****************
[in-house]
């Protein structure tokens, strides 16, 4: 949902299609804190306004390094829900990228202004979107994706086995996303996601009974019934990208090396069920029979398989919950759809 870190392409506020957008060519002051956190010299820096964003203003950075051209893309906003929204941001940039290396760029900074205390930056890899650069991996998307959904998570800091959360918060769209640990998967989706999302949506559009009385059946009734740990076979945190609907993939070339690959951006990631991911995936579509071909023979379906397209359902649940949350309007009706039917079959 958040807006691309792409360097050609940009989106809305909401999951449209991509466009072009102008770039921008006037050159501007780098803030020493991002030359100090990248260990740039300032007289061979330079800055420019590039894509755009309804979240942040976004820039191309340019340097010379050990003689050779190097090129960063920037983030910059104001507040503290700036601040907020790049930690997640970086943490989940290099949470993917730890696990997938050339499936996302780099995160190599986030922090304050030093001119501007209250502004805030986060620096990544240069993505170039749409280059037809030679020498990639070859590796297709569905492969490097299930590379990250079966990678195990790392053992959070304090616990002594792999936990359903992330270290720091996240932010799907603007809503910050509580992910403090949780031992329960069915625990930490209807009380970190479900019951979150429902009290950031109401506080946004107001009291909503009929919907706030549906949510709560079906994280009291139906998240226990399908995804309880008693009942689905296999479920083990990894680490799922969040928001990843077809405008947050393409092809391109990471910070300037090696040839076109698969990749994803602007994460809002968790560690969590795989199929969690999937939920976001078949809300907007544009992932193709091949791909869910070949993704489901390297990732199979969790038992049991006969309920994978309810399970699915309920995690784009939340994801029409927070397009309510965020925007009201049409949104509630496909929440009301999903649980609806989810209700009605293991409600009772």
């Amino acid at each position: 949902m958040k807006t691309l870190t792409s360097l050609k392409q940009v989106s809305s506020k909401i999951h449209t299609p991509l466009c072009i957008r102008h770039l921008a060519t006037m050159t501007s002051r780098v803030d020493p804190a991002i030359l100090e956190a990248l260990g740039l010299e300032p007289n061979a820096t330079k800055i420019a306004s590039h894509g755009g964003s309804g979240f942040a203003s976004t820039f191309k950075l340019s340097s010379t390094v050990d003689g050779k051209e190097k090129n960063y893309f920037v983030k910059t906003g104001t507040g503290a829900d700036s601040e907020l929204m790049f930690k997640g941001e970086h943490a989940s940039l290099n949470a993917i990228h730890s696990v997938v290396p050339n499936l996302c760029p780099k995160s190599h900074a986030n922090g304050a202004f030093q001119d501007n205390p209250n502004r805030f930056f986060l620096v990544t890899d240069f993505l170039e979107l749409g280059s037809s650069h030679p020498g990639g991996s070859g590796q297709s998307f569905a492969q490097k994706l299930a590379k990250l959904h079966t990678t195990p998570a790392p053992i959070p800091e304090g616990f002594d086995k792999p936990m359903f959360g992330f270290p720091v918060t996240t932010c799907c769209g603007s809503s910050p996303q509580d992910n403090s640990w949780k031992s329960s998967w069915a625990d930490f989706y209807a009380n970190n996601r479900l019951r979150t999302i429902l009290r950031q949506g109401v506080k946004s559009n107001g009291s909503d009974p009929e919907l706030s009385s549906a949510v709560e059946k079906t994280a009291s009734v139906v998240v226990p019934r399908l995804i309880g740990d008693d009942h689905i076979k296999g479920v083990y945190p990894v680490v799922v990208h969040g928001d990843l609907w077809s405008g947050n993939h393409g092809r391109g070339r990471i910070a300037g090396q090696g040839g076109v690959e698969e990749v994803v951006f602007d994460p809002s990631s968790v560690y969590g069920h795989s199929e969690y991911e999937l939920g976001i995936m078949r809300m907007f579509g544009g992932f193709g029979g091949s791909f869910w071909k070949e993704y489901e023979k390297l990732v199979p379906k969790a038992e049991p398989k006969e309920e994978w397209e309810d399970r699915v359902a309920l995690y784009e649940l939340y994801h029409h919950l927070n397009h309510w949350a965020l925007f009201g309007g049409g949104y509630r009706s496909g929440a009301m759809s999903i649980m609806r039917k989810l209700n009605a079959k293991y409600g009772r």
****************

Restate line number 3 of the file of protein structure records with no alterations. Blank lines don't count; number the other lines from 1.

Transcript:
């Amino acid at each position: 949902m958040k807006t691309l870190t792409s360097l050609k392409q940009v989106s809305s506020k909401i999951h449209t299609p991509l466009c072009i957008r102008h770039l921008a060519t006037m050159t501007s002051r780098v803030d020493p804190a991002i030359l100090e956190a990248l260990g740039l010299e300032p007289n061979a820096t330079k800055i420019a306004s590039h894509g755009g964003s309804g979240f942040a203003s976004t820039f191309k950075l340019s340097s010379t390094v050990d003689g050779k051209e190097k090129n960063y893309f920037v983030k910059t906003g104001t507040g503290a829900d700036s601040e907020l929204m790049f930690k997640g941001e970086h943490a989940s940039l290099n949470a993917i990228h730890s696990v997938v290396p050339n499936l996302c760029p780099k995160s190599h900074a986030n922090g304050a202004f030093q001119d501007n205390p209250n502004r805030f930056f986060l620096v990544t890899d240069f993505l170039e979107l749409g280059s037809s650069h030679p020498g990639g991996s070859g590796q297709s998307f569905a492969q490097k994706l299930a590379k990250l959904h079966t990678t195990p998570a790392p053992i959070p800091e304090g616990f002594d086995k792999p936990m359903f959360g992330f270290p720091v918060t996240t932010c799907c769209g603007s809503s910050p996303q509580d992910n403090s640990w949780k031992s329960s998967w069915a625990d930490f989706y209807a009380n970190n996601r479900l019951r979150t999302i429902l009290r950031q949506g109401v506080k946004s559009n107001g009291s909503d009974p009929e919907l706030s009385s549906a949510v709560e059946k079906t994280a009291s009734v139906v998240v226990p019934r399908l995804i309880g740990d008693d009942h689905i076979k296999g479920v083990y945190p990894v680490v799922v990208h969040g928001d990843l609907w077809s405008g947050n993939h393409g092809r391109g070339r990471i910070a300037g090396q090696g040839g076109v690959e698969e990749v994803v951006f602007d994460p809002s990631s968790v560690y969590g069920h795989s199929e969690y991911e999937l939920g976001i995936m078949r809300m907007f579509g544009g992932f193709g029979g091949s791909f869910w071909k070949e993704y489901e023979k390297l990732v199979p379906k969790a038992e049991p398989k006969e309920e994978w397209e309810d399970r699915v359902a309920l995690y784009e649940l939340y994801h029409h919950l927070n397009h309510w949350a965020l925007f009201g309007g049409g949104y509630r009706s496909g929440a009301m759809s999903i649980m609806r039917k989810l209700n009605a079959k293991y409600g009772r």